"There is a cream rises to the top element in writing and publishing and certainly this is the function of reviews and people talking about books. The good books get passed on."

"I've been going through all my old novels recently. I wouldn't even think of publishing any without a major rewrite, but some have good stories despite the bad writing ... there's no reason not to give them that major rewrite and then publish them."

"As to having a trunk full of bad manuscripts, you have to figure out what to do with these ugly babies.  You can either kill them and bury then in the backyard, give them up for adoption (i.e. publish under a pen name), put them in their Sunday best and show them around like a proud parent, or do a little plastic surgery. Assuming there's some redeeming value to them, I'd go with the last option.  (And if I remember correctly, John Locke said his work was terrible at first, but there were some jewels sparkling in the muck, so he plucked those and retooled everything, resulting in the Donovan Creed novels.)"

"I would assume that your old 'bad' novels followed the rules of the English language, and that the plot held together, and that characters acted in a believable fashion. If all of the above are true, then what magical power do you have that allows you to decide if a book is good or bad? The only thing that makes any art bad is poor craft. If the artist is competent in craft, then the decision on whether it is good art or bad art is totally subjective. The arguments you are making are elitist and would deny an audience access to valid cultural product simply because it did not suit your taste. The gap between King and Rushdie is entirely in their demographics. Both write well, both explore the prevailing social and cultural climate, and both have massive and dedicated audience. To say that Rushdie writes literature while King writes popular schlock is to totally misunderstand the role and value of art in a society."

"Rushdie is a brilliant writer but his work is difficult. King is a brilliant writer who has written both masterworks and failures. Both his good work and his weak work is easy to read. Both Rushdie and King are artists. The line between artist and craftsman is not so clearly defined, and despite what people have said in the past, genre does not divide artistry from schlock. Schlock for me is that which lacks mastery of craft. I went to graduate school with a lot of literary writers and took some flack for writing genre fiction occasionally (such as fantasy and magical realism, which I sprinkled in with the standard literary workshop fiction). Now I am writing and publishing fiction and my classmates, regardless of talent, don't seem to be doing it. They all became editors or vanished. Trying to be literary is a trap. Literary writers fall into a few main categories. There are the celebrated ones no one reads; there are good ones with modest followings; and there are mediocre ones whom nobody reads but who get published by their friends; and there are bad ones who never achieve anything at all. Best just to write well."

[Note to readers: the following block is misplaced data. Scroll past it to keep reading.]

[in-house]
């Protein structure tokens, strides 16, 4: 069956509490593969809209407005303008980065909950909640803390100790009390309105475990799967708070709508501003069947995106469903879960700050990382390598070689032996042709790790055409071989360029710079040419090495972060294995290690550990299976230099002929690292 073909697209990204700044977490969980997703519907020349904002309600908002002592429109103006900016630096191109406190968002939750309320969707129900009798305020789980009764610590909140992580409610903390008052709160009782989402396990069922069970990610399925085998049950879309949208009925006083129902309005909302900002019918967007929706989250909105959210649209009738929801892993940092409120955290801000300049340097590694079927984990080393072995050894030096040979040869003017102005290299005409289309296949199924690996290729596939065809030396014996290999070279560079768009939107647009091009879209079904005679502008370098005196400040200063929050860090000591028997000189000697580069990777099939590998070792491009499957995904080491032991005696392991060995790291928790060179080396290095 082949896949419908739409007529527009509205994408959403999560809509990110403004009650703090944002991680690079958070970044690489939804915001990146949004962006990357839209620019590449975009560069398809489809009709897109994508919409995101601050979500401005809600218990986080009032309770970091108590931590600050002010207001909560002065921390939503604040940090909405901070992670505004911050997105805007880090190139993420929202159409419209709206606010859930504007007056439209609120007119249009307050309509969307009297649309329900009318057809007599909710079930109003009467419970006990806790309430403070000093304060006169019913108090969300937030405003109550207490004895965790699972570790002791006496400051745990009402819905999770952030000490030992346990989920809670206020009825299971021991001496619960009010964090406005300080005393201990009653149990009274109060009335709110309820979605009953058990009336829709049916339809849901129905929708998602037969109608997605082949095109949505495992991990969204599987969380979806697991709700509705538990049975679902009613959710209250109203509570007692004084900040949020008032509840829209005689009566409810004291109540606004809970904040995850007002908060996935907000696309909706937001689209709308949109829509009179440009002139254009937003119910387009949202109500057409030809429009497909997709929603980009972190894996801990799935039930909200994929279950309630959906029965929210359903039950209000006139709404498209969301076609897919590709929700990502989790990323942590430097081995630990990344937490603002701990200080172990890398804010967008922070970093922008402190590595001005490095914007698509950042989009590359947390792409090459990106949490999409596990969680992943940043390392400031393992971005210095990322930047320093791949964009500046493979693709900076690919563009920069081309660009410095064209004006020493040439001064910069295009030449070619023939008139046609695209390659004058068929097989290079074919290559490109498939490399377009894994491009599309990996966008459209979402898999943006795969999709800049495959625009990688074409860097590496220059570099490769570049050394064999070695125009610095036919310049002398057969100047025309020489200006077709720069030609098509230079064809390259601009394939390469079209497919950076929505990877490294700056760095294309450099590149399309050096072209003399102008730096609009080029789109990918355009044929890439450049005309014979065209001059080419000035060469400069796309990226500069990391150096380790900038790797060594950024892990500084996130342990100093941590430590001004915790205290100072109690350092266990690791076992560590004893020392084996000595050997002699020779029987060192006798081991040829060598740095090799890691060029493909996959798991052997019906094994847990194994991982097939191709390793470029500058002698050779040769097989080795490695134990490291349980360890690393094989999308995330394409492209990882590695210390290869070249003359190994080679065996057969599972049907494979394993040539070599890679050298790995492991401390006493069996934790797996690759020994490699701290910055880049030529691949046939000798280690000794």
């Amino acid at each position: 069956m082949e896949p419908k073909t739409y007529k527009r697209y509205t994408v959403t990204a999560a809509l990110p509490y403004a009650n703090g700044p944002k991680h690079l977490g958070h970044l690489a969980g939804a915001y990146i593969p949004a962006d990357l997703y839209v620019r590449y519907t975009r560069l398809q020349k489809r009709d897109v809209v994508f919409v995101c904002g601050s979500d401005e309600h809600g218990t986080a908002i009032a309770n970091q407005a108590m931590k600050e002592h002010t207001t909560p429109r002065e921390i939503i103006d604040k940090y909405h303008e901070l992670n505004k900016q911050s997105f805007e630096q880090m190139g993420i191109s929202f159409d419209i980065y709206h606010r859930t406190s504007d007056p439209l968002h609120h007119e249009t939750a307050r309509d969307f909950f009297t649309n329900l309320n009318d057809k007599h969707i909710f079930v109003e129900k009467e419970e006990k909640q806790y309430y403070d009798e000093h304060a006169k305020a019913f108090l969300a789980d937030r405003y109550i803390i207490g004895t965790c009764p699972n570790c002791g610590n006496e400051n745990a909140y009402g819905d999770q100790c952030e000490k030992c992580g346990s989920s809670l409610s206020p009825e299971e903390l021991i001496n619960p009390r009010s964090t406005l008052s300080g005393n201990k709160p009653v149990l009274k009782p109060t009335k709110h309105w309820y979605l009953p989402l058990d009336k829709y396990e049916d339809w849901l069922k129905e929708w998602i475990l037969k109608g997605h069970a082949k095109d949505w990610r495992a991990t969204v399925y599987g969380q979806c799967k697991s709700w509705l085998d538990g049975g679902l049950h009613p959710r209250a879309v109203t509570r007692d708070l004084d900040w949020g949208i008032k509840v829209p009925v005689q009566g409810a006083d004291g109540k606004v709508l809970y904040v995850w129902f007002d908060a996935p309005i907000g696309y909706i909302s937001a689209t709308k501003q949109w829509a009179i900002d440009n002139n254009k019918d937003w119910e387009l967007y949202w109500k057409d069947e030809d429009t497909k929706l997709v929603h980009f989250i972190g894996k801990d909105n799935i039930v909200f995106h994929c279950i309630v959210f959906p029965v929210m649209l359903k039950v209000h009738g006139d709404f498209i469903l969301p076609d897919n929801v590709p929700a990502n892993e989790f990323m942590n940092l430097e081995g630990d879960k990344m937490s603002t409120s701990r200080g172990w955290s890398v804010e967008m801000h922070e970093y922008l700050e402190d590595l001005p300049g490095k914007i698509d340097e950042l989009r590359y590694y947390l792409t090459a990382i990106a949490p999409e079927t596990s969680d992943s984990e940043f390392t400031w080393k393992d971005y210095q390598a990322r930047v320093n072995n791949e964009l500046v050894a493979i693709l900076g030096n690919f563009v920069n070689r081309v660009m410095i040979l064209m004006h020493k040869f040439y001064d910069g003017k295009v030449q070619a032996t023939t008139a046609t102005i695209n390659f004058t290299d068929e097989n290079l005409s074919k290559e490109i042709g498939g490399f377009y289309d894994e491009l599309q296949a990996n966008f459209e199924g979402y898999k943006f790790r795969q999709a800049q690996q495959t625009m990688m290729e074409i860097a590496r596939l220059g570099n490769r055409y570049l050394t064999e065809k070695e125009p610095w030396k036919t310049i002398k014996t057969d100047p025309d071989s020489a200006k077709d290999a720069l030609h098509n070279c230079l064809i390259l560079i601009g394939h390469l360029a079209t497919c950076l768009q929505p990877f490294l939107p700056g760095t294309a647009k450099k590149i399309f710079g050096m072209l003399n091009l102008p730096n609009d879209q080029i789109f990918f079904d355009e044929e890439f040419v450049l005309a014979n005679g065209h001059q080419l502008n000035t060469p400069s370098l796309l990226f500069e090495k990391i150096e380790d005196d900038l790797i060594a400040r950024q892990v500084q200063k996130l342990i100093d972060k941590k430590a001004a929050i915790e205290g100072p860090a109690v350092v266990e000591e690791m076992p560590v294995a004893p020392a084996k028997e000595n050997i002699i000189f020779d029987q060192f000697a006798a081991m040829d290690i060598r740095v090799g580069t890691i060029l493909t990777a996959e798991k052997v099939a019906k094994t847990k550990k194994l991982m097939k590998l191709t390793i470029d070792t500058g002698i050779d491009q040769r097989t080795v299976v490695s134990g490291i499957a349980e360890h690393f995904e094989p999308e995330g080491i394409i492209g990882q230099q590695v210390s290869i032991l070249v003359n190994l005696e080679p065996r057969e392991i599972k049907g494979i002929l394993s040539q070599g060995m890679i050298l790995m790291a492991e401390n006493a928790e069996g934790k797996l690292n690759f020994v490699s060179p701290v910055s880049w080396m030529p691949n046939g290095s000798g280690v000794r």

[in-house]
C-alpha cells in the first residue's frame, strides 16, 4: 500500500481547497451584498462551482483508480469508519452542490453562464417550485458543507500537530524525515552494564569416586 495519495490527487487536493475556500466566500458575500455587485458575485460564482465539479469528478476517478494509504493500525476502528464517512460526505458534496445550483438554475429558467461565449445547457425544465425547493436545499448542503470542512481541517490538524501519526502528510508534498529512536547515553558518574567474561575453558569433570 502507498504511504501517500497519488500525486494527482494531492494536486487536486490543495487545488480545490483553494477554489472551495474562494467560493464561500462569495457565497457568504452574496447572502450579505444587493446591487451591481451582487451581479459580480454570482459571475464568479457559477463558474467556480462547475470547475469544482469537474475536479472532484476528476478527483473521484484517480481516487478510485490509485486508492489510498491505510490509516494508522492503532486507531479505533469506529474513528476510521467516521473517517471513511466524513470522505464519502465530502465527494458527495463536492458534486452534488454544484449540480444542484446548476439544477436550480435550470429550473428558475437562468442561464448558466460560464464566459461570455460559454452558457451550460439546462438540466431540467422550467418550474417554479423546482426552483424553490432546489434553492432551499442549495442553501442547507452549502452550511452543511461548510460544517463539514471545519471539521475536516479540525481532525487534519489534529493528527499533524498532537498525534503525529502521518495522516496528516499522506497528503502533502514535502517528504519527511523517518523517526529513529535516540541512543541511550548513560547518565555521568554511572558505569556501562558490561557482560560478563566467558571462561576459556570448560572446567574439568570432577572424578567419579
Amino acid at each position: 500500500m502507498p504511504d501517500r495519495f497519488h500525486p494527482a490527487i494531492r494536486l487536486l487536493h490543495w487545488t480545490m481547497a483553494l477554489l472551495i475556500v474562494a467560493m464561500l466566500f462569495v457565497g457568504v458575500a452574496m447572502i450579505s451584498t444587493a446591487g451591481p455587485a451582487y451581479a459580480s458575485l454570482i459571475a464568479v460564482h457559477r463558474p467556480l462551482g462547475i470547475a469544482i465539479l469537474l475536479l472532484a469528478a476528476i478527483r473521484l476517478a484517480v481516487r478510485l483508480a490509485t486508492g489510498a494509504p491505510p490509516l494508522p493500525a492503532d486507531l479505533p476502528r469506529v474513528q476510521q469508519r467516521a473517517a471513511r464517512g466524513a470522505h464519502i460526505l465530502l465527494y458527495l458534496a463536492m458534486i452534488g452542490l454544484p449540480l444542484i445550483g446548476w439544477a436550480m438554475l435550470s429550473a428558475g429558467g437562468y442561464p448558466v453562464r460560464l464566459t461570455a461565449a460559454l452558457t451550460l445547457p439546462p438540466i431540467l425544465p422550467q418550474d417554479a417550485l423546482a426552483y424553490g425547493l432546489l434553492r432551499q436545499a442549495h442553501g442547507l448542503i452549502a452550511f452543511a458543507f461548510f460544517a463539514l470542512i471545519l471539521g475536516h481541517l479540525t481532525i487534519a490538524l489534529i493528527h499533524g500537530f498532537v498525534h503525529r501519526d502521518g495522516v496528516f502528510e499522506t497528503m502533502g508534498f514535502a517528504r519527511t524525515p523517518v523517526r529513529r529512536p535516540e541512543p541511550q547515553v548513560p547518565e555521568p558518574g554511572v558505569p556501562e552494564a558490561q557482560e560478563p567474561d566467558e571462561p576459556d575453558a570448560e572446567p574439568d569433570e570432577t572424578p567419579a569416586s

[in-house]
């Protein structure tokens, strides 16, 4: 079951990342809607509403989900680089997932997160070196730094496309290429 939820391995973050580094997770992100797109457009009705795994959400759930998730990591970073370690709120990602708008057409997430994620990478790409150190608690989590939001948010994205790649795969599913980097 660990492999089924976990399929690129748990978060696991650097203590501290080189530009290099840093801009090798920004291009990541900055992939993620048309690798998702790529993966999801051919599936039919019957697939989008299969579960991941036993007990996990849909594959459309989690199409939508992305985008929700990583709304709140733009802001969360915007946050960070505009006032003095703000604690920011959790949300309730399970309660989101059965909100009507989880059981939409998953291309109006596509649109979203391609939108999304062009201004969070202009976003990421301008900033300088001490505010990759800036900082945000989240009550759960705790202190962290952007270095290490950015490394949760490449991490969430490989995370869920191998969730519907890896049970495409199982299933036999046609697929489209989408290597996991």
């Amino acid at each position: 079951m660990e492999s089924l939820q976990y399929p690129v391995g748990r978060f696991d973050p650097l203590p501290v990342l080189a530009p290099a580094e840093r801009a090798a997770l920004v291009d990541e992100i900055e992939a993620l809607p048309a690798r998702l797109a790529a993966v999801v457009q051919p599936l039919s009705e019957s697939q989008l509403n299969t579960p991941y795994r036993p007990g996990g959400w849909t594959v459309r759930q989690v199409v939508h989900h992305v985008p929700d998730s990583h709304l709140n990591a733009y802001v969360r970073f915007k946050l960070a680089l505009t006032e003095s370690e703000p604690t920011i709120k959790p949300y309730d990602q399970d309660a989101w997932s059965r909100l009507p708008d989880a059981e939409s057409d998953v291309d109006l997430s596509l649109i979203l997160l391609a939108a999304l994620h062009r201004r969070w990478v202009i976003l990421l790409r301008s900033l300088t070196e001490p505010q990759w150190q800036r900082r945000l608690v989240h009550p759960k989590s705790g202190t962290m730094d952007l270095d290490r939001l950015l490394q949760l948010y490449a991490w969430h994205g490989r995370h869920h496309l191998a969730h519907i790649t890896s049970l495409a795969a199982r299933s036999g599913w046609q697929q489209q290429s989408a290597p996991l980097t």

"How many readers does a book have to make smile in order to be considered a success? My count is one. If a book available for sale is purchased and makes ONE reader think it's a 5-star book, then in my opinion, it needed to be out there, available. Our world is short on smiles. Sure you could make a counter point about the people who frowned, but that's why you can return ebooks within 7 days. I know my personal feelings of where a book made me feel good were much, much more important than the slight inconvenience I had of reading an ebook sample I didn't like. It's as simple as pressing the cover, holding it down, and selecting Remove from Device. I've watched too many times with our sampler promotions and now our ARC program the EXACT SAME book make one reader go 'OMG, I loved it because I could totally relate....' and another reader go 'UGH, I hated the grammar mistakes and poor editing and the characterization was whiny.' The exact same book. You tell me, which reader is wrong? Which is right? I think they both are, and it's better in my opinion for the reader who didn't like the book to just avoid it and the author in the future so the reader who loved it can have a treasured tale in their collection."

"Most of the books that are like this do sink to the bottom pretty quickly, but it can muddy the waters. An acquaintance of mine who is trade published is horrified at the pace the indie world seems to operate at. He's dumbfounded someone thinks a book is as good as it can possibly be in the space of a couple months as he takes over a year sometimes to just write a project, not counting edits and rewrites."

"I've been saying it for a while: 
The best thing about self-publishing is anyone can do it.
The worst thing about self-publishing is anyone can do it."

"The question that must be asked is: What gives you the right to judge whether your earlier novels are good or not? What qualifies you to make that decision? What you could do is start a secret secret pen name, straighten out the grammar etc., and publish them and let the audience decide. Only readers are qualified to judge your books and even then, only as a collective. An individual, even if that individual is the author, brings far too much subjectivity to the equation, as do small cliques or groups within the overall audience. Online publishing has democratized written literature and, like in any true democracy, it is the voice of the collective that holds sway."